This three-part series features new Thomas Jefferson High School for Science and Technology Principal Dr. Ann Bonitatibus. She will be the keynote speaker for the fifth annual 2018 K-12 STEM Symposium on April 14 at the Nysmith School, in Herndon, Virginia.
Some say there’s a need to push the workforce of tomorrow into deeper learning in science, technology, engineering and math. Dr. Ann Bonitatibus, principal of Thomas Jefferson High School for Science and Technology and a keynote speaker for the fifth annual K-12 STEM Symposium, believes in a different approach.
“We encourage parents and teachers to allow children the opportunity to organically find and pursue their passions,” she said. “When we find our students have an interest or an aptitude in an area, it’s our responsibility to find ways to nurture it and help students pursue those passions. If students change their minds along the way, or find an interest in the arts or humanities, we support our children in these new interests.”
Bonitatibus is among several individuals who will speak at the symposium April 14 at the Nysmith School in Herndon, Virginia. The all-day event is expected to draw more than 4,000 students, parents, educators and executives from the corporate, government, academic and nonprofit sectors. There will also be more than 50 exhibitors and at least 20 student showcases.
Before coming to Thomas Jefferson, Bonitatibus was superintendent of the Conejo Valley Unified School District in Thousand Oaks, California, from 2015 to 2017. Before that, she was in Maryland’s Frederick County Public Schools for nearly five years as an assistant superintendent for secondary schools and for more than three years as a chief operating officer.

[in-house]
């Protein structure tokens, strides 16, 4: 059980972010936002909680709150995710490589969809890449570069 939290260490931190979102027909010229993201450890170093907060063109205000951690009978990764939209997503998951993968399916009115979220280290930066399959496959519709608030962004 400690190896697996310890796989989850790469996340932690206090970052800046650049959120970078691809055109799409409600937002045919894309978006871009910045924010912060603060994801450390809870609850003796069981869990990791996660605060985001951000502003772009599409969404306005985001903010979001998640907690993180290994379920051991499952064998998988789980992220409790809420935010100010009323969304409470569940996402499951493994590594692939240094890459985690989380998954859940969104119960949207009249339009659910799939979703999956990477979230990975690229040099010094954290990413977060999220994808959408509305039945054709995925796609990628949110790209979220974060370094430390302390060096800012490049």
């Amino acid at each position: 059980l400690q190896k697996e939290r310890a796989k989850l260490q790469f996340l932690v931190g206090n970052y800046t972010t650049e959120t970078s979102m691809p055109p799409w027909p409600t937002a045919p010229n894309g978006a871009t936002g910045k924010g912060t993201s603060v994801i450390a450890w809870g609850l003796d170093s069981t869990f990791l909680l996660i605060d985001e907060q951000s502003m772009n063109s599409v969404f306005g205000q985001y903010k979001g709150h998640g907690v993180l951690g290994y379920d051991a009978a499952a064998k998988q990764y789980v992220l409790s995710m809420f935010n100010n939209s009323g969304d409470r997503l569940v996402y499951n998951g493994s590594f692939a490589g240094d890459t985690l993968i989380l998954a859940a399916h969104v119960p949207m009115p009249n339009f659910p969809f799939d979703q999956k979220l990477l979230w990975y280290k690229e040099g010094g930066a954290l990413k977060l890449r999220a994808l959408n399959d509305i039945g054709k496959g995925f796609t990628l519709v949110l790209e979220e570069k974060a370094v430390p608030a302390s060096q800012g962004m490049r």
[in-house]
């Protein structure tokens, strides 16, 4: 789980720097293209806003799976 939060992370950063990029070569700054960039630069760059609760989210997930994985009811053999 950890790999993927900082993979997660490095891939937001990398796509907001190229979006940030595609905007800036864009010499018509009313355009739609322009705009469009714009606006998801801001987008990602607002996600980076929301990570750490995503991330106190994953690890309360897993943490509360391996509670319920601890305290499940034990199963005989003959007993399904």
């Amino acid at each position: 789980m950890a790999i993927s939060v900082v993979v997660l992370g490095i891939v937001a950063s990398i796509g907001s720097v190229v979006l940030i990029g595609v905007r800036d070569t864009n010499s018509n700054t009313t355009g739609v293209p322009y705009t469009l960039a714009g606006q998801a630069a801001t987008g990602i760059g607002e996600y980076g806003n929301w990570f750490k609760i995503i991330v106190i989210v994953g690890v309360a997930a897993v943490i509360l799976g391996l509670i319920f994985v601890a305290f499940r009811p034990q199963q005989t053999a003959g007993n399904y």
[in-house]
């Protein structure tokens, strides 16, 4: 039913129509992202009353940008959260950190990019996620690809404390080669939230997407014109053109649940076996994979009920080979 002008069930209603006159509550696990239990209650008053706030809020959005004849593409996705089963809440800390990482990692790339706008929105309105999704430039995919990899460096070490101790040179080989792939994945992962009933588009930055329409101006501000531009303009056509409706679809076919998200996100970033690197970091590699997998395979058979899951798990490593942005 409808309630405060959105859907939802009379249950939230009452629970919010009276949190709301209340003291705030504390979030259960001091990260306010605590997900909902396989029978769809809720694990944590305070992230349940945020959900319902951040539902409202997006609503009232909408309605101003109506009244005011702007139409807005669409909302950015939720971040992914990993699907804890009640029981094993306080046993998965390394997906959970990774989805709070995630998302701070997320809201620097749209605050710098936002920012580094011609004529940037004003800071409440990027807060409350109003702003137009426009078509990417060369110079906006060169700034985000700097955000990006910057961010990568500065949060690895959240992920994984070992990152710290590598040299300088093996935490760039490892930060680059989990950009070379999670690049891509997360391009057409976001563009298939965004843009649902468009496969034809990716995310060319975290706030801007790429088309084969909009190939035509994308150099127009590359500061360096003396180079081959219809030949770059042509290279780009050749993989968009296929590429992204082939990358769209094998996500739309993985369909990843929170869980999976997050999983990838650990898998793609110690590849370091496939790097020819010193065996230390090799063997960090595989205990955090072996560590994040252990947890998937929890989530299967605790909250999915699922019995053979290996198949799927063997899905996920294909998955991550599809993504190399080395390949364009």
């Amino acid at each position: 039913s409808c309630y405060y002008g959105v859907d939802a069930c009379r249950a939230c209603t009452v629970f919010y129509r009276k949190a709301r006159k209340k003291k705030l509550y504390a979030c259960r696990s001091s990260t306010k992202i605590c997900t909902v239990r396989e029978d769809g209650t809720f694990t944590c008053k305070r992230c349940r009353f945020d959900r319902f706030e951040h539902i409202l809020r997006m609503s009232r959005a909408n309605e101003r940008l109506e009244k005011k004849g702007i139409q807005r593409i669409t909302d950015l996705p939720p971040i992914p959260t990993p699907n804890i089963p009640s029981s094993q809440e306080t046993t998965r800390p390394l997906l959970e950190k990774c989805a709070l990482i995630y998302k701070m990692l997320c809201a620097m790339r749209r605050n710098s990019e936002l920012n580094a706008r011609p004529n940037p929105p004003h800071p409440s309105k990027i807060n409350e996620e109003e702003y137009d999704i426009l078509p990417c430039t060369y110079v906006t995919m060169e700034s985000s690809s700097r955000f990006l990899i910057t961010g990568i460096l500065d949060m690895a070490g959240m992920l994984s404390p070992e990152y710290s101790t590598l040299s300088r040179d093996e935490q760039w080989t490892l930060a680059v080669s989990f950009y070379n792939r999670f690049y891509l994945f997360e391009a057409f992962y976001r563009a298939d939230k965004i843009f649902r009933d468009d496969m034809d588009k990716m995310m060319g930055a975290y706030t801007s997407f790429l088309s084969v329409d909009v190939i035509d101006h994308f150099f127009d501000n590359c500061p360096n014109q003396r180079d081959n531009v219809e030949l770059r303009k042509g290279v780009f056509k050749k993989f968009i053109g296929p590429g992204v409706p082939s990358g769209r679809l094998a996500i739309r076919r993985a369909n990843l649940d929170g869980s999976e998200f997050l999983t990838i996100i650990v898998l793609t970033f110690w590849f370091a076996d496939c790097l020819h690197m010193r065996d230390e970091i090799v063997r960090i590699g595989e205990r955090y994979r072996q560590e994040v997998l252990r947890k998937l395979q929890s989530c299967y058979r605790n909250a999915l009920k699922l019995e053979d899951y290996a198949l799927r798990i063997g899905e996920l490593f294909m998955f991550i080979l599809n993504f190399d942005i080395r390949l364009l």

She holds a master’s degree in educational leadership and administration from McDaniel College and a doctorate of education in organizational leadership from the University of Pennsylvania.
“I’m fortunate my experiences have traversed business and operations, all with an educational foundation that lends itself well to the creative and innovative thinking at TJ,” she said.
She believes adults who work with children must be flexible and adaptive to meet the needs of evolving industries students will join in the future.
“Many of us went to college and changed our majors along the way,” she said. “We have to remember that developmentally children will go through many different interests, so we must capitalize on teachable moments and support children in pursuing their passions.”
Many people perceive STEM and the humanities as being mutually exclusive, she said. That’s led to some groups emphasizing STEAM (science, technology, education, art, science) or even STREAM, which plays on the idea of the three “Rs” of reading, writing and ‘rithmetic. That approach causes the idea of STEM to lose focus, she said.
“What we know about today’s educational models and what business and industry will be looking at in the future is that multidisciplinary approaches are going to be needed to identify and solve the challenges in our future,” she said. “STEM recognizes the importance of science, technology, engineering and mathematics. Our job as educators and business and industry leaders is to show the broad application of those skills. These skills can be applied to the humanities. We can look at computational modeling for voter registration. We can look at engineering in the performing arts for musical composition, and lighting and sound. There are many STEM applications in the humanities that we are able to explore and apply now that weren’t envisioned in the same way 30 years ago.”